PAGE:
3. Do you remember the first time?
Do you? Everyone loves this song. It gets everyone up dancing, and I’m sure it’s been the soundtrack to more than a few first times doing one thing or another. This song reminds me of nights out in Sheffield with wonderful Sheffield golden uni-era folk like Rosy, Liz, Cath and Heather and always puts a smile on my face.
4. Death goes to the disco
A bit of an older track, but still rings of why I love Pulp – they’re kitsch without being ironic, I love the keyboard in this and the way it manages to sound like a disco in a Sheffield WMC, but with the abstract concept that the grim reaper will be popping in for a dance before going out to his shift where he must shove your loved ones off this mortal coil.
5. Sheffield: Sex City
Forget New York, forget Paris, when it comes to doing the deed, there’s nothing like the back drop of Park Hill Flats and the prospect of an early morning stride of pride to the Supertram to get home after the night before to get you in the mood. I love Candida Doyle’s accent in this and the fact that Jarvis picks all the rubbish places in Sheffield and makes them sound sexy. It’s a heady blend of romantic realism, kitchen sink poetry and electronica.
Another injection of spoken word here. The way the song jumps from barely a caress in the verse and bridge to a punch in the chorus gets me every time. Most Pulp songs sound like they could soundtrack a film, but this one more so than others. I’ve got some really good memories of this song and I’ve definitely sat and sang my heart out to the chorus:
“Why me? Why you? Why here? And why now?
It doesn’t make no sense no. It’s not convenient no.
It doesn’t fit my plans but I got that taste in my mouth again”
7. Mile End
Not only a brilliant pop song, when I first moved to London, this song was pretty much my life. We were living in Bow in East London temporarily and househunting desperately and I listened to this song every time I went to the gym (incidentally, it was in Mile End), where I’d look out of the window and run on the treadmill, facing the very flats that Jarvis was singing about. I was thankful that the flat we ended up finding was not a mess alright…
8. Bar Italia
Continuing on a London theme, I do want to go to Bar Italia in Soho, but I love this song more for the fact that it reminds me of a time where the lyrics:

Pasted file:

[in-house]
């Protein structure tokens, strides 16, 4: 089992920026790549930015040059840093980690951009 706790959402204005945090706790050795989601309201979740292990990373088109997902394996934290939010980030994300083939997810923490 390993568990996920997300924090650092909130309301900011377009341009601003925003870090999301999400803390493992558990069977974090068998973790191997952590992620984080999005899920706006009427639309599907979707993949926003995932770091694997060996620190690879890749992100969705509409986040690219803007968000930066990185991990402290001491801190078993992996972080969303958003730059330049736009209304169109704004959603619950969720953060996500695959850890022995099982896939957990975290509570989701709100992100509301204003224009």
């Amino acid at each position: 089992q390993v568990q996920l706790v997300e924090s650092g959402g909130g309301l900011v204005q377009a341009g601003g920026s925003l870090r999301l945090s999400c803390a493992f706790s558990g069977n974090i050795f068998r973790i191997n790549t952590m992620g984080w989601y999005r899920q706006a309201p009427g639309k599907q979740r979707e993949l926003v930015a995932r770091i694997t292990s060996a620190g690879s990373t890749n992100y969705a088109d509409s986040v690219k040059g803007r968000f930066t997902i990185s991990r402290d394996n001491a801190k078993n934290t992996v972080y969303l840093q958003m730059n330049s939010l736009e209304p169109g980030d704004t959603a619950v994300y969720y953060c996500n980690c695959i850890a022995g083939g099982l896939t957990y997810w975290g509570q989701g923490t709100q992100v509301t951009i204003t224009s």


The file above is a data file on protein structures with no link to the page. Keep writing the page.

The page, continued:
“If we get through this alive I’ll meet you next week, same place, same time”
Have never been more applicable. One of those times in your life that you wouldn’t go back to but had an amazing time whilst you were there. I used to love going out to Razor Stiletto in Sheffield and met such an amazing group of people there, had some of the best nights of my life and learnt a lot about myself and who I am. Bar Italia just manages to capture that last bit of the night when you know it’s coming to an end but you don’t want it to finish.
9. Pencil Skirt
Classic Jarvis, I love those ‘ah’s in the chorus. Sheffield seduction at its finest.
One of my all-time favourite songs, ever. I’ve had so many great nights dancing to this song and the story in it is heartbreaking, beautiful and real all at the same time. I get a warm feeling in my chest everytime I hear Babies.
11. Common People
As in Tom’s mix, I’m not going to leave out the hits just to be hip. Far from it, I have been known to lean on barriers all day and heckle bands with ‘Sack this, play the hits’ (see also: Leeds festival 2007). So, here is Pulp’s masterpiece single in all its full-length glory. I love it because it was us, it’s where we came from, it’s two fingers up at the poshos from uni, it’s rejoicing in drinking cooking lager and knowing how to get by on a fiver a week and still have a good time. It’s a glorious, messy, beautiful ode to being young and having no money and I bloody love it. And I like doing the dance, too.
12. Like a Friend
This is definitely up there in terms of favourite songs. I love everything about it, the lyrics, the honesty, the build-up of the song, the guitar – it breaks my heart and makes it soar all at the same time. A love song if ever there was one.
And that, my friends, is it. My first #13for2013 mixtape is done.
Let me know your thoughts!